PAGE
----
St Helens Specsavers is reminding diabetics of the need to have regular eye tests to manage the condition. 

The Diabetes UK charity estimates that more than 3.3 million people live with diabetes. 

Diabetes is the leading cause of blindness in the UK’s working age population, and Specsavers in Bridge Street is hoping to raise understanding of the condition in order to increase the likelihood of early diagnosis.

Diabetes affects the eyes in different ways
Andrew Dagnall, ophthalmic director at the St Helens store, says: ‘Both type 1 and type 2 diabetes are life-long conditions that if not managed properly can lead to heart disease, stroke, nerve damage and blindness.’

‘Diabetes affects the eye in a number of ways; the unusual changes in blood sugar levels seen in diabetics can affect the lens inside the eye leading to blurred vision. This can lead to cataracts if undetected.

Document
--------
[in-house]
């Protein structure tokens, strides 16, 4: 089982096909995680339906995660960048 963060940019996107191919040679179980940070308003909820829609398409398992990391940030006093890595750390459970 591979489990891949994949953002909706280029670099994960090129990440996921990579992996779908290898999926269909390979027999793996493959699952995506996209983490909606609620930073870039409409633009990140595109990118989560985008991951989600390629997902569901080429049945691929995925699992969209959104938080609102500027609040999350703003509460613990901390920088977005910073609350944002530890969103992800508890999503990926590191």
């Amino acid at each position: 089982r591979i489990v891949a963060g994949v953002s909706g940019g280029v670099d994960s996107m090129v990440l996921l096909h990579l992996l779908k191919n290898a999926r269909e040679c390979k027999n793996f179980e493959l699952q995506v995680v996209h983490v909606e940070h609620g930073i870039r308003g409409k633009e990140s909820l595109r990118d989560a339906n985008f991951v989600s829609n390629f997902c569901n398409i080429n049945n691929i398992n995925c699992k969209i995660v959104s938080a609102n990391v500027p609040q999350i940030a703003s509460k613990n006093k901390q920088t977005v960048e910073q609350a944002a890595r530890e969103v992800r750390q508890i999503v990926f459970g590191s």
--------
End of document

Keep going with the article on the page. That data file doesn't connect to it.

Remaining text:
‘Diabetics are at a higher risk of developing retinal problems so we recommend that anyone with the condition has their eyes tested every two years. Anyone with diabetes should also be offered a yearly check-up through the NHS Diabetic Eye Screening Programme.

Early detection and treatment prevents sight loss
People with diabetes are 20 times more at risk of going blind than someone without the condition. Regular eye examinations can prevent eye damage associated with diabetes as early detection and treatment prevents sight loss.

All Specsavers optometrists are trained to spot the signs of diabetes during a regular eye examination.  Eye tests are free via the NHS to the over 60s and those under 19 in full-time education, as well as to people already diagnosed with diabetes.   

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